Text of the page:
Climate change is increasingly recognized as a factor to be considered across sectors such as infrastructure, agriculture, water resources, conservation, biodiversity and disaster risk management. CLIMsystems position the knowledge, capability and climate-proofing capacity in hands for conducting climate change risk and adaptation assessments. CLIMsystems Ltd designs, develops and markets advanced, user-friendly software systems for assessing impacts and adaptation to climate variability and change. The products are fourth Assessment-compatible and include spatial scenario generators for temperature, precipitation, sea level rise, solar radiation and wind. The models can be linked with globally significant sectoral models. Vulnerability and resilience can both be assessed through the application of CLIMsystems tools and methods including extreme event analysis.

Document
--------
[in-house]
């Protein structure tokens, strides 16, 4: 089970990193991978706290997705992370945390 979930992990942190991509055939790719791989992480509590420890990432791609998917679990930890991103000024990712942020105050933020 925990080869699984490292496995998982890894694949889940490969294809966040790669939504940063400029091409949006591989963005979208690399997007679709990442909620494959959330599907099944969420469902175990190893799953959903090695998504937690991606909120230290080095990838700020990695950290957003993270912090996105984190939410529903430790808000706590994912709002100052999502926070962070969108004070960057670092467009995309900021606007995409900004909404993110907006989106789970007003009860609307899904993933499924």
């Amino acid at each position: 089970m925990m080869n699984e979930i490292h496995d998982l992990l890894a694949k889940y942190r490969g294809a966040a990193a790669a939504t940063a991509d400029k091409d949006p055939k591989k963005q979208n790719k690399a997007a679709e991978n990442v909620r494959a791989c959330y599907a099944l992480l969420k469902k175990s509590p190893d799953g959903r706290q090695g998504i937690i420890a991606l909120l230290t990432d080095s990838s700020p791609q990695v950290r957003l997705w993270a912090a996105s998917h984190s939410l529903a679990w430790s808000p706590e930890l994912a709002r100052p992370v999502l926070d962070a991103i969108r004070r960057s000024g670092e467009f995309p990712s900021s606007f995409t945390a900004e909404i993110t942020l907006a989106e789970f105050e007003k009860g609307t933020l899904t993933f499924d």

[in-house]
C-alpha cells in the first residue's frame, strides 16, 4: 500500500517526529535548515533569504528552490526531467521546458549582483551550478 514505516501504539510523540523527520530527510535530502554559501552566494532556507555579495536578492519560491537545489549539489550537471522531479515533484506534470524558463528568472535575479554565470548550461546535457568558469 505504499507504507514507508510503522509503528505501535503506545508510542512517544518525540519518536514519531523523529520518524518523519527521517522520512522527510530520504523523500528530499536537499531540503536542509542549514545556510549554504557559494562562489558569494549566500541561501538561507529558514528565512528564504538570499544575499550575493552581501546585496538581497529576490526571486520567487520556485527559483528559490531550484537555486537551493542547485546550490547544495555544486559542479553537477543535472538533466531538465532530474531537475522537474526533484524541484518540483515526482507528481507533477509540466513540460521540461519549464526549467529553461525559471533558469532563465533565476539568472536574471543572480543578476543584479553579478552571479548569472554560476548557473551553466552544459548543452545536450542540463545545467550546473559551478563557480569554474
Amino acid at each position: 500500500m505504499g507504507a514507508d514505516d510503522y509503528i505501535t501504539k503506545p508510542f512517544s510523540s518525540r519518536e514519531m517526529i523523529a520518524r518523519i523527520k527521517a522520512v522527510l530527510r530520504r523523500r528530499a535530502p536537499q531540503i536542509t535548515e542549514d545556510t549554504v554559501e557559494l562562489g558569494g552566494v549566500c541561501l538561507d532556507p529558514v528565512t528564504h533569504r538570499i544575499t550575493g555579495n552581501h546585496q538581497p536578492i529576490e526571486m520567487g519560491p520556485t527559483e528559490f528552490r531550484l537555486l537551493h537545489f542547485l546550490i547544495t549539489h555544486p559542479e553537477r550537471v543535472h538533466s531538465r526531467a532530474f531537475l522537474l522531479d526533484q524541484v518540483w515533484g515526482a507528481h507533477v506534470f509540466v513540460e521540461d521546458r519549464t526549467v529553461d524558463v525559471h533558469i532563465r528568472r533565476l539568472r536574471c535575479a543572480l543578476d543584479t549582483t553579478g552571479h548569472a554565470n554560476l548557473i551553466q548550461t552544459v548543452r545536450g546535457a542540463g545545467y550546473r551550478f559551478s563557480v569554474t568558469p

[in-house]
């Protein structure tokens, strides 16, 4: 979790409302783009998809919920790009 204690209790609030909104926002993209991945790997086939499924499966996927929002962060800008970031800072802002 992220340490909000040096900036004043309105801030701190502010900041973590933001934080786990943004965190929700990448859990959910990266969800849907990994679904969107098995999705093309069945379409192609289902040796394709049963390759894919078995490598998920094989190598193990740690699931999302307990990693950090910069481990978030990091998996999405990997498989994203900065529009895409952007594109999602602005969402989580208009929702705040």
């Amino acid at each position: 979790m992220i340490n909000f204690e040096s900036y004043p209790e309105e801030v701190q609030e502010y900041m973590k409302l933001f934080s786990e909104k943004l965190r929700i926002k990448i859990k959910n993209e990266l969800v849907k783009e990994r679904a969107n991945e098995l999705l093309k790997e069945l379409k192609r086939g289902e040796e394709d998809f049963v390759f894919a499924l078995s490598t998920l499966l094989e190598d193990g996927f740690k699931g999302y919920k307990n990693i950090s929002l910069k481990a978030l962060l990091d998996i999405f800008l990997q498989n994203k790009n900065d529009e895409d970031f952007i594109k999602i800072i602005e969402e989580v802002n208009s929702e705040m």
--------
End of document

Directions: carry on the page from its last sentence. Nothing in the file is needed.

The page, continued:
SimCLIM at Centre for Climate Change and Adaptation Reasearch

Our centre uses SimCLIM, which is an integrated modeling system from CLIMSYSTEMS for assessing climate change impacts and adaptation. The SimCLIM system simulates the impacts of both climate variability and change in temporal and spatial scales. Amongst a range of applications, it is used to assist in climate proofing across various sectors including: Water, Agriculture, Health, Ecosystems, coastal zone issues.

Impact Assessment